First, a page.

In physics, a force is any influence that causes an object to undergo a certain change, either concerning its movement, direction, or geometrical construction. It is measured with the SI unit of newtons and represented by the symbol F. In other words, a force is that which can cause an object with mass to change its velocity (which includes to begin moving from a state of rest), i.e., to accelerate, or which can cause a flexible object to deform. Force can also be described by intuitive concepts such as a push or pull. A force has both magnitude and direction, making it a vector quantity.
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Some articles on force:
... The SI unit of force is the newton (symbol N), which is the force required to accelerate a one kilogram mass at a rate of one meter per second squared, or kg·m·s−2 ... The corresponding CGS unit is the dyne, the force required to accelerate a one gram mass by one centimeter per second squared, or g·cm·s−2 ... The gravitational foot-pound-second English unit of force is the pound-force (lbf), defined as the force exerted by gravity on a pound-mass in the standard gravitational field of 9.80665 m·s−2 ...
... cell in the mid-latitudes with air being deflected by the Coriolis force to create the prevailing westerly winds ... of the large scale interaction of pressure gradient force and deflecting force that in the end causes air masses to move along isobars was understood ... By 1912, this deflecting force was named the Coriolis effect ...
... past the surface of a body exerts surface force on it ... Lift is the component of this force that is perpendicular to the oncoming flow direction ... It contrasts with the drag force, which is the component of the surface force parallel to the flow direction ...
... is composed of the imperial crown mounted on a circle featuring the words Royal Australian Air Force, beneath which scroll work displays the Latin motto (shar ...
... The life force was a combined clock and progress meter used to track the energy status of the dungeoneer (the main contestant) ... taking too long (Treguard would often tell the team "You're wasting Life Force"), taking "damage" through being attacked by monsters or obstacles, taking the wrong route or making bad decisions ... In the first five series, the life force was a computer animated image of an adventurer wearing a helmet ...
More definitions of "force":
- (noun): A powerful effect or influence.
Example: "The force of his eloquence easily persuaded them"
- (verb): Do forcibly; exert force.
Example: "Don't force it!"
- (noun): A unit that is part of some military service.
Example: "He sent Caesar a force of six thousand men"
Synonyms: military unit, military force, military group
- (noun): A group of people having the power of effective action.
Example: "He joined forces with a band of adventurers"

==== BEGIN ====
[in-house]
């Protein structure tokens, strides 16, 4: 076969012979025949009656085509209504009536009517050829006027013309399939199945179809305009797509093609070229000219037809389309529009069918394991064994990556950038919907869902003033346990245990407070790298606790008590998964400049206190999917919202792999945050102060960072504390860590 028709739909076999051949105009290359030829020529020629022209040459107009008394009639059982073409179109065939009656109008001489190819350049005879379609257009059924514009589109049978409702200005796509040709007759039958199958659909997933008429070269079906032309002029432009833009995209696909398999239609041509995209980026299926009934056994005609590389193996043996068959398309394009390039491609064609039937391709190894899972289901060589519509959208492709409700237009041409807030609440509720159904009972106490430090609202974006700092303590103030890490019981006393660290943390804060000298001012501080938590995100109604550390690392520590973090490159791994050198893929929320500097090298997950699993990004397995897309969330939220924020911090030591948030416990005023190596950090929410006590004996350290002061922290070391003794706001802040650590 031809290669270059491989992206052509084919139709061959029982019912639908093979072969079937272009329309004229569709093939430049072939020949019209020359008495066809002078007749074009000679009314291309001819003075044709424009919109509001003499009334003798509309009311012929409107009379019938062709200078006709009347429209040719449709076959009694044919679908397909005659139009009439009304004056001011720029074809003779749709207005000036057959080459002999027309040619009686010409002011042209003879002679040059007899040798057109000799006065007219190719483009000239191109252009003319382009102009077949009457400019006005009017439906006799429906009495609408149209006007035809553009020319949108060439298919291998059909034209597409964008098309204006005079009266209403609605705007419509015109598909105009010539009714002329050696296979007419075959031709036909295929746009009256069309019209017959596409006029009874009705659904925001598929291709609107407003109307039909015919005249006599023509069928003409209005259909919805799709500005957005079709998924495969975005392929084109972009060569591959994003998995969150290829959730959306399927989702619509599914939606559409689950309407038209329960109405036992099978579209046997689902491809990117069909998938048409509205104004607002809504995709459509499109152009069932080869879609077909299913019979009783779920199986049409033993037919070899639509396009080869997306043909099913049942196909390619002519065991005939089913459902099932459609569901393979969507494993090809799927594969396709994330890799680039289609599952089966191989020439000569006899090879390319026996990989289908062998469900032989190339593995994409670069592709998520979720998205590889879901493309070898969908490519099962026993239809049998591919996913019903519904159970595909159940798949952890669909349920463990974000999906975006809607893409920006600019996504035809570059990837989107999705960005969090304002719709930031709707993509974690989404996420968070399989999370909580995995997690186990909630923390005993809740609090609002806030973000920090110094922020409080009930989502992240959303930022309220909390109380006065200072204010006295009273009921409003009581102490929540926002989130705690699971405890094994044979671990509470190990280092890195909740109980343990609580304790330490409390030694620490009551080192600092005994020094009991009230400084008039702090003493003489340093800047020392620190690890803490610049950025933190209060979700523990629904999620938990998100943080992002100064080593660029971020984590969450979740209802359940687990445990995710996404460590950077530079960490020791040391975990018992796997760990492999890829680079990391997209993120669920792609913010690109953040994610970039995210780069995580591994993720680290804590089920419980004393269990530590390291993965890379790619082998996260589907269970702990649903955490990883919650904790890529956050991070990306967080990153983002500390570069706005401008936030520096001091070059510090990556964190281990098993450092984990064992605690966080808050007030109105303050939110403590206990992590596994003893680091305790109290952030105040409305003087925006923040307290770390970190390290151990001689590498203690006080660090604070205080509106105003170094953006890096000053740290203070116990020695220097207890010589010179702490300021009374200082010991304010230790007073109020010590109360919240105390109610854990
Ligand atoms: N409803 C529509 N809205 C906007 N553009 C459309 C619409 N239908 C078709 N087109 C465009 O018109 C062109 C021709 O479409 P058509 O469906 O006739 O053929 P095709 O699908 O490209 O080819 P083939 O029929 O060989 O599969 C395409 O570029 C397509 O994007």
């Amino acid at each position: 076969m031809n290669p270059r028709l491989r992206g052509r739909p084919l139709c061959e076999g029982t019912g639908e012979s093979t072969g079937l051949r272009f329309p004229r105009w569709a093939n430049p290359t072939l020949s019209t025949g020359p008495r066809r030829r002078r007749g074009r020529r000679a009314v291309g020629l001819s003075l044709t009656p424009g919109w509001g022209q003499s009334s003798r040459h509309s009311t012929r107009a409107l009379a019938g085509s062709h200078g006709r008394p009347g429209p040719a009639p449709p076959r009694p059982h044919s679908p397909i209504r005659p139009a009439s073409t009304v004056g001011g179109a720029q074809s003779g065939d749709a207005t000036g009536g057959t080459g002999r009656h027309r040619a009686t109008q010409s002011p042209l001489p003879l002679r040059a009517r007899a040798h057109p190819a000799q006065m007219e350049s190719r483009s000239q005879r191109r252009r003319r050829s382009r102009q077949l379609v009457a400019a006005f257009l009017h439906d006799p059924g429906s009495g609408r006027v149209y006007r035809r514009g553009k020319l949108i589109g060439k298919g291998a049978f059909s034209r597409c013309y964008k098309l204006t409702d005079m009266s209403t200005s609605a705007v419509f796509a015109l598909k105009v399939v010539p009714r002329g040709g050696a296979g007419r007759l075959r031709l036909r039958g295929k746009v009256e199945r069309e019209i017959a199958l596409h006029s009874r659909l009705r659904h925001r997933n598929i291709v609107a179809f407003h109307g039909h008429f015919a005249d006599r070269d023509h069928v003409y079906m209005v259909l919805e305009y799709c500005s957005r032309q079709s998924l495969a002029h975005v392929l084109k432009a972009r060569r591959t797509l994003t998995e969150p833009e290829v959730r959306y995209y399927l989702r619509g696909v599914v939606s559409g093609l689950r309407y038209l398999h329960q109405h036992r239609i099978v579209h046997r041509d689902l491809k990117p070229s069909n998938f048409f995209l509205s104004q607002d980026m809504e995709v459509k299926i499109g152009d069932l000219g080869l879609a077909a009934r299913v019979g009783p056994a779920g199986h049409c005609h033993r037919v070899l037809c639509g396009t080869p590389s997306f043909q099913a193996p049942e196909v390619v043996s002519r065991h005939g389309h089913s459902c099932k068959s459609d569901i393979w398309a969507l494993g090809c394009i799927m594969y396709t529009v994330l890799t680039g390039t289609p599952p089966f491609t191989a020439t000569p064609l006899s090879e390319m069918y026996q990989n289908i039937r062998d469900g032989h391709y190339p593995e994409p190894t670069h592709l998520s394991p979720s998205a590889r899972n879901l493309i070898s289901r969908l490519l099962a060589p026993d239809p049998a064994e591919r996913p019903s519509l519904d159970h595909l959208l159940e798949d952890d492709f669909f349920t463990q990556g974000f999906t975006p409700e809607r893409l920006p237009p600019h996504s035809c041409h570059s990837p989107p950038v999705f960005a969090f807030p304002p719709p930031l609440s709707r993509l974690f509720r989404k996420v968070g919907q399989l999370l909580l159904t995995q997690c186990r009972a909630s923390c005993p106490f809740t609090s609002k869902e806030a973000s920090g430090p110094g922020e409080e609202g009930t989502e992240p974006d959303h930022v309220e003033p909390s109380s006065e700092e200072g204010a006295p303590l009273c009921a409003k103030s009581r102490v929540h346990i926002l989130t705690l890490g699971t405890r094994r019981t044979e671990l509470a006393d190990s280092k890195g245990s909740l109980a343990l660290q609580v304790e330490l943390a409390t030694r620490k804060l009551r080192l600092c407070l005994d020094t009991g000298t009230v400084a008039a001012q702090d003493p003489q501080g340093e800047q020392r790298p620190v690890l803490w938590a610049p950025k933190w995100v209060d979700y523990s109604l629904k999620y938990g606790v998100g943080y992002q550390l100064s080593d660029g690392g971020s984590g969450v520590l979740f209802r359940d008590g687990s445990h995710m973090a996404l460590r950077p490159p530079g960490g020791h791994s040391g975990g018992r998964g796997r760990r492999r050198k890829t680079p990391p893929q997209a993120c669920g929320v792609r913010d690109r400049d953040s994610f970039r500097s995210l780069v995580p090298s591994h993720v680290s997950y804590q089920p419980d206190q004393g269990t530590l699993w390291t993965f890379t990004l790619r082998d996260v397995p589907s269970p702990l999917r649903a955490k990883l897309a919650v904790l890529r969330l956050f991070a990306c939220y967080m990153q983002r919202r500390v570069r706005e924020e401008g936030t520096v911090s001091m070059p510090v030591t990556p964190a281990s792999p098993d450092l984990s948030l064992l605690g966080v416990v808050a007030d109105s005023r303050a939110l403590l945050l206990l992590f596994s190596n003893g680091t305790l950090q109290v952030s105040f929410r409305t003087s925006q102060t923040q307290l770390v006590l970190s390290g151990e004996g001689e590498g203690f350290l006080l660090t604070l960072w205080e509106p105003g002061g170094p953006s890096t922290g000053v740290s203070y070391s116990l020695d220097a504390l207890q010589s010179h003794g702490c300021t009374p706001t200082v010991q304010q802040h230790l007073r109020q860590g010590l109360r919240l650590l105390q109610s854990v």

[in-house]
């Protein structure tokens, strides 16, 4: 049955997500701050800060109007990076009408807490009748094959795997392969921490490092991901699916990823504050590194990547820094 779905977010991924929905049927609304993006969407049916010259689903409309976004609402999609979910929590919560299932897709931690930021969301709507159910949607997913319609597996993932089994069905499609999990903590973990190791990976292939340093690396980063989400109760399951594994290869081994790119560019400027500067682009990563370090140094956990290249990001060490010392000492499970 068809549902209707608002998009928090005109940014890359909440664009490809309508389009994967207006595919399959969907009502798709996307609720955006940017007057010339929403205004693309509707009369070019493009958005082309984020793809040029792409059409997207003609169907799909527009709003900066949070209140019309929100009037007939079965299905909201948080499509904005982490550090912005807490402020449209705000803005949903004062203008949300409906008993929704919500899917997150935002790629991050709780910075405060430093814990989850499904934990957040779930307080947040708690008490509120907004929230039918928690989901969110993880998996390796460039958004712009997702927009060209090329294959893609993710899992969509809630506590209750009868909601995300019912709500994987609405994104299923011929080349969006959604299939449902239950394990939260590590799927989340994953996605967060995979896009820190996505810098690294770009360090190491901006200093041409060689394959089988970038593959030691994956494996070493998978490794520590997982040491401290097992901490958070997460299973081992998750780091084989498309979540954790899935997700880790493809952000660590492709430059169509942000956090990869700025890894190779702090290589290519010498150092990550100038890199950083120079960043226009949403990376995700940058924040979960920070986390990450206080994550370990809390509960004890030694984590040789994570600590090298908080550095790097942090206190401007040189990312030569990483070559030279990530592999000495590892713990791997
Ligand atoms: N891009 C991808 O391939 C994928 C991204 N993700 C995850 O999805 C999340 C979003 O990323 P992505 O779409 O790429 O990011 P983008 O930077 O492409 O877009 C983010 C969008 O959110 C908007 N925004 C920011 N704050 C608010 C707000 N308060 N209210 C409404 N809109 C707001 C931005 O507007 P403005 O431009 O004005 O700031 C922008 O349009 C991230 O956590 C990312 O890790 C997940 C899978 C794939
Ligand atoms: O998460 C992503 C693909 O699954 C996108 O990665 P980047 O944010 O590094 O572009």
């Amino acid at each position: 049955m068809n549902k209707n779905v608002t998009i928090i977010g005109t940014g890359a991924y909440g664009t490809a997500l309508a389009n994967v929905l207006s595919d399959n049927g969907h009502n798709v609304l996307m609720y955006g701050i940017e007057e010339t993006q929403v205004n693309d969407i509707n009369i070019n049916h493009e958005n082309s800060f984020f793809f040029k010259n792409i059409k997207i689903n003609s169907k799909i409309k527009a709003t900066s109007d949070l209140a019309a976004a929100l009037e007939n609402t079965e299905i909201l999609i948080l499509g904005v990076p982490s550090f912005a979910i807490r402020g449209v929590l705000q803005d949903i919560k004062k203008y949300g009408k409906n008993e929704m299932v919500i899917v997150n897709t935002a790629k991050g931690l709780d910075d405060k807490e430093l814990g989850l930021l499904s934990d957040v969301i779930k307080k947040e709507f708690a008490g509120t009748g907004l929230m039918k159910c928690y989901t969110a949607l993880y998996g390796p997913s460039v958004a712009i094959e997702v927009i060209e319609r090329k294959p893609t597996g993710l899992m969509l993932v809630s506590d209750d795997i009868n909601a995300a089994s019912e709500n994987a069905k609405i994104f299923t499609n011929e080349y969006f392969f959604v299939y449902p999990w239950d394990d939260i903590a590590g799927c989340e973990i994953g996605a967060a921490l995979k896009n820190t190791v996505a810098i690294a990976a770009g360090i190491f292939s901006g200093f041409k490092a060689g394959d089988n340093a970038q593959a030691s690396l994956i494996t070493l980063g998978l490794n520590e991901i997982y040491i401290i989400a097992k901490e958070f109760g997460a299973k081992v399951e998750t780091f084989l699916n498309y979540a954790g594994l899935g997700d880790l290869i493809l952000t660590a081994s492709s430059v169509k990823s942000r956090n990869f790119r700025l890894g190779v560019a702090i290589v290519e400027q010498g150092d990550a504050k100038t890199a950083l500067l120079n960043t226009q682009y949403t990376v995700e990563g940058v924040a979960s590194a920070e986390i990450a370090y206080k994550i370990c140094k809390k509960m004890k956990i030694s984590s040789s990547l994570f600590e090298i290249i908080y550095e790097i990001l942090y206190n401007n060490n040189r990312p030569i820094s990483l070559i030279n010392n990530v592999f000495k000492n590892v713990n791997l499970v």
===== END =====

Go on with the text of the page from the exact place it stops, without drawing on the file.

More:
- (noun): (of a law) having legal validity.
- (noun): (physics) the influence that produces a change in a physical quantity.
Example: "Force equals mass times acceleration"
- (verb): Take by force.
- (noun): An act of aggression (as one against a person who resists).
Example: "He may accomplish by craft in the long run what he cannot do by force and violence in the short one"
- (noun): One possessing or exercising power or influence or authority.
Example: "May the force be with you"
- (verb): .
Example: "Move with force, "He pushed the table into a corner"
- (verb): Force into or from an action or state, either physically or metaphorically.
Synonyms: drive, ram
- (noun): Physical energy or intensity.
Example: "He hit with all the force he could muster"
Synonyms: forcefulness, strength
- (verb): Impose or thrust urgently, importunately, or inexorably.
- (verb): Urge or force (a person) to an action; constrain or motivate.
- (noun): Group of people willing to obey orders.
Example: "A public force is necessary to give security to the rights of citizens"
Famous quotes containing the word force:
“Do not shut up the young people against their will in a pew, and force the children to ask them questions for an hour against their will.”
—Ralph Waldo Emerson (18031882)
“America does not concern itself now with Impressionism. We own no involved philosophy. The psyche of the land is to be found in its movement. It is to be felt as a dramatic force of energy and vitality. We move; we do not stand still. We have not yet arrived at the stock-taking stage.”
—Martha Graham (18941991)
“Americans have internalized the value that mothers of young children should be mothers first and foremost, and not paid workers. The result is that a substantial amount of confusion, ambivalence, guilt, and anxiety is experienced by working mothers. Our cultural expectations of mother and realities of female participation in the labor force are directly contradictory.”
—Ruth E. Zambrana, U.S. researcher, M. Hurst, and R.L. Hite. The Working Mother in Contemporary Perspectives: A Review of Literature, Pediatrics (December 1979)